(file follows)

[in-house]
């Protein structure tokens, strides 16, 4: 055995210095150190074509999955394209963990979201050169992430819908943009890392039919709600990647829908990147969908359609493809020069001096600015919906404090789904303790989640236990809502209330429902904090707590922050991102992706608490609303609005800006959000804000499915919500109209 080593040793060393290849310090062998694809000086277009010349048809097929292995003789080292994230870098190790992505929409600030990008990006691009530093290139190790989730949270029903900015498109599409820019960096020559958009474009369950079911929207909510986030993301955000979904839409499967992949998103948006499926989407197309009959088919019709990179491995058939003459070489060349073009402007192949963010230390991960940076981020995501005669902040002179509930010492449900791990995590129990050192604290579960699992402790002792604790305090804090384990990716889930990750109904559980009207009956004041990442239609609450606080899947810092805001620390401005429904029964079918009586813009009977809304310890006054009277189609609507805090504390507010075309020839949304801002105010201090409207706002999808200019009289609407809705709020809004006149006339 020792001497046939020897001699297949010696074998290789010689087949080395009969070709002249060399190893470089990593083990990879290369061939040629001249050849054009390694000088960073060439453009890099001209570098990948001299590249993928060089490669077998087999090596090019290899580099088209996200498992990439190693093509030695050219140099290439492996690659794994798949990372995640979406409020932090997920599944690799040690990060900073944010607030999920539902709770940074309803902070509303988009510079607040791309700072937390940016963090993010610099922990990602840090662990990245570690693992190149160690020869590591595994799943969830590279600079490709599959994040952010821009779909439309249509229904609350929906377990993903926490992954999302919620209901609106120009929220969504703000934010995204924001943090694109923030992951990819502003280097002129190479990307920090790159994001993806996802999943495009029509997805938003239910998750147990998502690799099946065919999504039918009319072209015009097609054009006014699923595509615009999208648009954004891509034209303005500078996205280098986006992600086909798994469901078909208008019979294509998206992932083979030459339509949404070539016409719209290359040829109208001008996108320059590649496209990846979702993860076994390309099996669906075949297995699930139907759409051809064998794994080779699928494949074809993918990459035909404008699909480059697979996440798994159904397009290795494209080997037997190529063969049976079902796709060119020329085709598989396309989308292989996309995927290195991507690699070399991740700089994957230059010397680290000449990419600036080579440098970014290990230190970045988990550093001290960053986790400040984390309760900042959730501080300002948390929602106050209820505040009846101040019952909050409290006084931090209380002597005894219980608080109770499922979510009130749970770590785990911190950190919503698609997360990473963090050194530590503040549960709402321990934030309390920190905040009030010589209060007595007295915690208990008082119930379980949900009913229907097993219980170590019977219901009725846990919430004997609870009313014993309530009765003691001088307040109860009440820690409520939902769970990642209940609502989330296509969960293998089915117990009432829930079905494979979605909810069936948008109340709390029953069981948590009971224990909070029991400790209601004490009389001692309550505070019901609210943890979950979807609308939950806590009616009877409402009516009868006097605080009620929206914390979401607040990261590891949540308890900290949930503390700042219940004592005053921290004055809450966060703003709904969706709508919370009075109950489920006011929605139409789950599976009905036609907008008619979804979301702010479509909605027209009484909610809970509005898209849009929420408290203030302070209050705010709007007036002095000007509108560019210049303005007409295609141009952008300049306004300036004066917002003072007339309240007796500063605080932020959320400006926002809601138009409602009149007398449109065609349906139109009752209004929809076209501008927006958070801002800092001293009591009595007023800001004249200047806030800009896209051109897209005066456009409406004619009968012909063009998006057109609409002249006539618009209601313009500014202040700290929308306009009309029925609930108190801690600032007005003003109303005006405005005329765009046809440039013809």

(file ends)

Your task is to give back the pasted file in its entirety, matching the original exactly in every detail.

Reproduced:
[in-house]
């Protein structure tokens, strides 16, 4: 055995210095150190074509999955394209963990979201050169992430819908943009890392039919709600990647829908990147969908359609493809020069001096600015919906404090789904303790989640236990809502209330429902904090707590922050991102992706608490609303609005800006959000804000499915919500109209 080593040793060393290849310090062998694809000086277009010349048809097929292995003789080292994230870098190790992505929409600030990008990006691009530093290139190790989730949270029903900015498109599409820019960096020559958009474009369950079911929207909510986030993301955000979904839409499967992949998103948006499926989407197309009959088919019709990179491995058939003459070489060349073009402007192949963010230390991960940076981020995501005669902040002179509930010492449900791990995590129990050192604290579960699992402790002792604790305090804090384990990716889930990750109904559980009207009956004041990442239609609450606080899947810092805001620390401005429904029964079918009586813009009977809304310890006054009277189609609507805090504390507010075309020839949304801002105010201090409207706002999808200019009289609407809705709020809004006149006339 020792001497046939020897001699297949010696074998290789010689087949080395009969070709002249060399190893470089990593083990990879290369061939040629001249050849054009390694000088960073060439453009890099001209570098990948001299590249993928060089490669077998087999090596090019290899580099088209996200498992990439190693093509030695050219140099290439492996690659794994798949990372995640979406409020932090997920599944690799040690990060900073944010607030999920539902709770940074309803902070509303988009510079607040791309700072937390940016963090993010610099922990990602840090662990990245570690693992190149160690020869590591595994799943969830590279600079490709599959994040952010821009779909439309249509229904609350929906377990993903926490992954999302919620209901609106120009929220969504703000934010995204924001943090694109923030992951990819502003280097002129190479990307920090790159994001993806996802999943495009029509997805938003239910998750147990998502690799099946065919999504039918009319072209015009097609054009006014699923595509615009999208648009954004891509034209303005500078996205280098986006992600086909798994469901078909208008019979294509998206992932083979030459339509949404070539016409719209290359040829109208001008996108320059590649496209990846979702993860076994390309099996669906075949297995699930139907759409051809064998794994080779699928494949074809993918990459035909404008699909480059697979996440798994159904397009290795494209080997037997190529063969049976079902796709060119020329085709598989396309989308292989996309995927290195991507690699070399991740700089994957230059010397680290000449990419600036080579440098970014290990230190970045988990550093001290960053986790400040984390309760900042959730501080300002948390929602106050209820505040009846101040019952909050409290006084931090209380002597005894219980608080109770499922979510009130749970770590785990911190950190919503698609997360990473963090050194530590503040549960709402321990934030309390920190905040009030010589209060007595007295915690208990008082119930379980949900009913229907097993219980170590019977219901009725846990919430004997609870009313014993309530009765003691001088307040109860009440820690409520939902769970990642209940609502989330296509969960293998089915117990009432829930079905494979979605909810069936948008109340709390029953069981948590009971224990909070029991400790209601004490009389001692309550505070019901609210943890979950979807609308939950806590009616009877409402009516009868006097605080009620929206914390979401607040990261590891949540308890900290949930503390700042219940004592005053921290004055809450966060703003709904969706709508919370009075109950489920006011929605139409789950599976009905036609907008008619979804979301702010479509909605027209009484909610809970509005898209849009929420408290203030302070209050705010709007007036002095000007509108560019210049303005007409295609141009952008300049306004300036004066917002003072007339309240007796500063605080932020959320400006926002809601138009409602009149007398449109065609349906139109009752209004929809076209501008927006958070801002800092001293009591009595007023800001004249200047806030800009896209051109897209005066456009409406004619009968012909063009998006057109609409002249006539618009209601313009500014202040700290929308306009009309029925609930108190801690600032007005003003109303005006405005005329765009046809440039013809």